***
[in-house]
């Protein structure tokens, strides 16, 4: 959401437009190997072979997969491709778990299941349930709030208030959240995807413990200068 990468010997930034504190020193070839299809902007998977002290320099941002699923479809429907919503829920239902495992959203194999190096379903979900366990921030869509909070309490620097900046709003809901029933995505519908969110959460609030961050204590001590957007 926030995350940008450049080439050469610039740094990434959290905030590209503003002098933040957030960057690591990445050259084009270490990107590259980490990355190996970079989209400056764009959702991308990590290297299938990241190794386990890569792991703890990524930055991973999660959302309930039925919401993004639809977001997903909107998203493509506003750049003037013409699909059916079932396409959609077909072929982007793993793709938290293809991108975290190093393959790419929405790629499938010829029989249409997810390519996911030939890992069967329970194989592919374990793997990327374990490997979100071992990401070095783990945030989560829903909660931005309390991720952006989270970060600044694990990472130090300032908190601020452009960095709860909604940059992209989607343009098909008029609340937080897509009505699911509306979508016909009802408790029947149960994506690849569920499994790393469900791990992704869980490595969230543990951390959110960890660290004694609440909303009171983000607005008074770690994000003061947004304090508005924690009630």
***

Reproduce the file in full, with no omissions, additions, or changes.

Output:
[in-house]
């Protein structure tokens, strides 16, 4: 959401437009190997072979997969491709778990299941349930709030208030959240995807413990200068 990468010997930034504190020193070839299809902007998977002290320099941002699923479809429907919503829920239902495992959203194999190096379903979900366990921030869509909070309490620097900046709003809901029933995505519908969110959460609030961050204590001590957007 926030995350940008450049080439050469610039740094990434959290905030590209503003002098933040957030960057690591990445050259084009270490990107590259980490990355190996970079989209400056764009959702991308990590290297299938990241190794386990890569792991703890990524930055991973999660959302309930039925919401993004639809977001997903909107998203493509506003750049003037013409699909059916079932396409959609077909072929982007793993793709938290293809991108975290190093393959790419929405790629499938010829029989249409997810390519996911030939890992069967329970194989592919374990793997990327374990490997979100071992990401070095783990945030989560829903909660931005309390991720952006989270970060600044694990990472130090300032908190601020452009960095709860909604940059992209989607343009098909008029609340937080897509009505699911509306979508016909009802408790029947149960994506690849569920499994790393469900791990992704869980490595969230543990951390959110960890660290004694609440909303009171983000607005008074770690994000003061947004304090508005924690009630």